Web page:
Recruitment:  HR has been quick to leverage social media to “Broadcast” vacancies. The next level would be actively creating and nurturing communities of practice shaped around skills where hiring managers can gauge level of skills of people and also develop them (Disclaimer: The author works with BraveNewTalent, a platform that helps organizations do that)


Knowledge Sharing: Forget the idea of databases acting as “repositories” of knowledge, internal social networks can capture employees work activity as social intranets  – and team members can follow what others are doing on their activity streams. Newer tools like Opzi and MindQuilt can also emerge as a enterprise version of Quora, the popular Q&A site.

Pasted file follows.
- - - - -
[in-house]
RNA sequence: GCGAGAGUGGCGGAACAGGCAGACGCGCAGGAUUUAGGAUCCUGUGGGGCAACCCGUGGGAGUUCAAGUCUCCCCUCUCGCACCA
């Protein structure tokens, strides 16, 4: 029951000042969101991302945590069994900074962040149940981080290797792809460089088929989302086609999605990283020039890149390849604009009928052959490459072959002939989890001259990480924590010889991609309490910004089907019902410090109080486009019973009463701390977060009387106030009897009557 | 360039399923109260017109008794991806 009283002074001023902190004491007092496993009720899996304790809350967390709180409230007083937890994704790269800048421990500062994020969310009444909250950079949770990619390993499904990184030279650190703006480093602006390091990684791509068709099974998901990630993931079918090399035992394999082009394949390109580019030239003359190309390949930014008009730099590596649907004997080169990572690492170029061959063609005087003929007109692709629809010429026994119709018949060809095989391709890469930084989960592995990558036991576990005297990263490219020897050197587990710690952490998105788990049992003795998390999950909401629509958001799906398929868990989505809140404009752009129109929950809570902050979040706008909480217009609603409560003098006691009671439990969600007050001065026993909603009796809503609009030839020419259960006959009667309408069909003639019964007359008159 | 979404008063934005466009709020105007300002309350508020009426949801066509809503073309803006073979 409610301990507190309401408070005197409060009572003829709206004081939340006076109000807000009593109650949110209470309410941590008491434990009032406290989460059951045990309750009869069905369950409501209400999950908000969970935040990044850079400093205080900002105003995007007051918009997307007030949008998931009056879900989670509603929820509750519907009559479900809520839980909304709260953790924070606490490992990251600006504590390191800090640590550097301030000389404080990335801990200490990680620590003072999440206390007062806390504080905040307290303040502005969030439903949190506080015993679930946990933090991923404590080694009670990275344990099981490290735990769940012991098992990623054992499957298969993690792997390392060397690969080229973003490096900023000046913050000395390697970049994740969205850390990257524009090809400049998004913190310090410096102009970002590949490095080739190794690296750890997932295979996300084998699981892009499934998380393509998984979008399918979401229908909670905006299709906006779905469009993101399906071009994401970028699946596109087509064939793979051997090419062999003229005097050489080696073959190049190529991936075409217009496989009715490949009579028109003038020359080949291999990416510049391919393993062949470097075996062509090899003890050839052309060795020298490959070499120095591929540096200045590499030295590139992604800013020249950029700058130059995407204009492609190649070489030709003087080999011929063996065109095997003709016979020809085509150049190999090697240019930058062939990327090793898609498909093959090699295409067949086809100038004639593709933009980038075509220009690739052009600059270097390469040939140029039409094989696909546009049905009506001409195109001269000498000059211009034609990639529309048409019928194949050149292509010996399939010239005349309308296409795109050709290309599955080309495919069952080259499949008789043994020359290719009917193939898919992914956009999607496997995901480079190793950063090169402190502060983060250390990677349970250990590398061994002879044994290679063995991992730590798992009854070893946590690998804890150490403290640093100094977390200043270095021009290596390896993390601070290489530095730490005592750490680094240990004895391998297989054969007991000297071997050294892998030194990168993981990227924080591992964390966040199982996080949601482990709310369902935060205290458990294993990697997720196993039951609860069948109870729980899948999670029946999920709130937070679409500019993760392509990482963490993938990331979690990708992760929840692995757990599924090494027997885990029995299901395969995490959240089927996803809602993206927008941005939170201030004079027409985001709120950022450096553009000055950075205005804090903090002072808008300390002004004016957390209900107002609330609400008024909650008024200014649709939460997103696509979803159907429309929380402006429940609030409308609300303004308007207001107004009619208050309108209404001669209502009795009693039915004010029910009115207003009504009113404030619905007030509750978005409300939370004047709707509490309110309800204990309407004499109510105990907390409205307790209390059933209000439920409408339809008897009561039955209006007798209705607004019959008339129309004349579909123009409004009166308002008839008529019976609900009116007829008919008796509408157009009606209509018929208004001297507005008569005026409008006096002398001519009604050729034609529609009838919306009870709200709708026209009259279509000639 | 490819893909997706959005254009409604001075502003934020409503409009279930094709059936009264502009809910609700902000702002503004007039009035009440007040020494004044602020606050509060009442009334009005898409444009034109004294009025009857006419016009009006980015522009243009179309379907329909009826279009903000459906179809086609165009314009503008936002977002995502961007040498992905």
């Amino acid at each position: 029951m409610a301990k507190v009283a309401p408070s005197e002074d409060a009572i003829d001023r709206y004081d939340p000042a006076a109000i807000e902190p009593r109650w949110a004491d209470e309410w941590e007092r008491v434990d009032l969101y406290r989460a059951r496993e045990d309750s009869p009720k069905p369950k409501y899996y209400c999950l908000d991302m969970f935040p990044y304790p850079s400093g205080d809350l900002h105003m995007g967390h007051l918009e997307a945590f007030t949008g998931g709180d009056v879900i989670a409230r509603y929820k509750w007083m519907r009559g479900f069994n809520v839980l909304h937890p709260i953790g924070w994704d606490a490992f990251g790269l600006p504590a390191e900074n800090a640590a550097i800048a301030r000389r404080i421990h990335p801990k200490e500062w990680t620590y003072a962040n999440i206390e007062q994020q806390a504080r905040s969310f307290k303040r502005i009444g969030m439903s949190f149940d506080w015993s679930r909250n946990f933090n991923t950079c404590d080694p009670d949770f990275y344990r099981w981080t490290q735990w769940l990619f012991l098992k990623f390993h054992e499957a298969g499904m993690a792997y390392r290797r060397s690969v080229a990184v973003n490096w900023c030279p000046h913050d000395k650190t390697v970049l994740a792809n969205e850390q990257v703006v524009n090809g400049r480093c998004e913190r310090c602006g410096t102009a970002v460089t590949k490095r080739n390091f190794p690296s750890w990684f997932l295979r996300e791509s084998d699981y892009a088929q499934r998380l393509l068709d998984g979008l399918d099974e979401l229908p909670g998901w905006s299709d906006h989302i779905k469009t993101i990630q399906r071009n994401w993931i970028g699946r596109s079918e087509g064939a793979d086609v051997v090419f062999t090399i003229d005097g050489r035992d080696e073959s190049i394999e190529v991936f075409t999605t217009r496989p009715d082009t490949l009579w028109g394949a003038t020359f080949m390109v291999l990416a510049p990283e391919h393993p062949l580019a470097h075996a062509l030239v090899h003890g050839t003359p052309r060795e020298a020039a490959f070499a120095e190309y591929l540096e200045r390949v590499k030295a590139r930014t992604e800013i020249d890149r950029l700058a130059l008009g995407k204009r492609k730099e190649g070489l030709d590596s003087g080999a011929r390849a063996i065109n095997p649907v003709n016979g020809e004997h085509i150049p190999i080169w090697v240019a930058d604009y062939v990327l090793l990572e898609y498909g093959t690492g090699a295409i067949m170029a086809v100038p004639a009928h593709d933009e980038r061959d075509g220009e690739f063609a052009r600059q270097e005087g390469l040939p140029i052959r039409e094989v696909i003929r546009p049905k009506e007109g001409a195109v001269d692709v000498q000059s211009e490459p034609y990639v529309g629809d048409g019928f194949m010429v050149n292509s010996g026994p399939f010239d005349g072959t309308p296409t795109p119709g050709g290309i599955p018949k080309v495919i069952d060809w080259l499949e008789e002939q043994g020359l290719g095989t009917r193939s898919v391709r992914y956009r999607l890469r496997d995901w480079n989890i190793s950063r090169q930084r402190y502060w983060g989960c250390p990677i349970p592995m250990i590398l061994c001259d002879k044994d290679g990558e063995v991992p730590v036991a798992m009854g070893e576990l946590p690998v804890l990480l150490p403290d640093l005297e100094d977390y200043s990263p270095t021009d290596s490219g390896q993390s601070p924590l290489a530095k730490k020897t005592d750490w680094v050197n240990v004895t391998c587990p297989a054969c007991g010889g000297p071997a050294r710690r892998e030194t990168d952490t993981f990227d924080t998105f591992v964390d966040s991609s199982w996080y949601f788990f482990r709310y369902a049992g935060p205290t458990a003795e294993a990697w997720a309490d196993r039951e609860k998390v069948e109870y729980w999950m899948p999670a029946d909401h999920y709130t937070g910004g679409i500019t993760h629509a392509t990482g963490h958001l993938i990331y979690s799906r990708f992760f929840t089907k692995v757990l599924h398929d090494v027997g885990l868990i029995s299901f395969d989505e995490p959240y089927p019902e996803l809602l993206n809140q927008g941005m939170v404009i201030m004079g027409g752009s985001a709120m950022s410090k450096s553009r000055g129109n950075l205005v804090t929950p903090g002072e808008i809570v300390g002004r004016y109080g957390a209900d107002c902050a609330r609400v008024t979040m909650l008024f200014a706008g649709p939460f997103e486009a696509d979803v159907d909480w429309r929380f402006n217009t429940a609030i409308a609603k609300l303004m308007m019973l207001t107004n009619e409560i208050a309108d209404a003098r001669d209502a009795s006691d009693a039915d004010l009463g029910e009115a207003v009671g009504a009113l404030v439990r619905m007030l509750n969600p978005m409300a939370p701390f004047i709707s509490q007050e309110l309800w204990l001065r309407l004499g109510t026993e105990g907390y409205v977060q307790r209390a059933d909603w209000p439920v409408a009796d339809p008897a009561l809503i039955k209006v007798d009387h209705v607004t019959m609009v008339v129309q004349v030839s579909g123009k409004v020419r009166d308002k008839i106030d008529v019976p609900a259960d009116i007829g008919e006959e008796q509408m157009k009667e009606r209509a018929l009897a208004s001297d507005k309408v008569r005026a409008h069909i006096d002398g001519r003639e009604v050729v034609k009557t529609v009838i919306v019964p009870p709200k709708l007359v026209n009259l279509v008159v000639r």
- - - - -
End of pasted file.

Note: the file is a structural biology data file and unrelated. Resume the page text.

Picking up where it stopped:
HR policies: Using a social tool which leverages crowdsourcing ideas from employees can help HR in co-creating processes and policies – and raise acceptability when they are finally rolled out. Dell’s EmployeeStorm is a great example by which employees give ideas on everything in the company.


From the autho, Gautam Ghosh, a Product Evangelist and India Marketing Lead at BraveNewTalent specializing in the areas of HR, organization development and learning and employee engagement. He has worked as a HR Generalist and a Learning and Development Executive in firms like Deloitte, Dell, Hewlett Packard and Satyam Computer Services."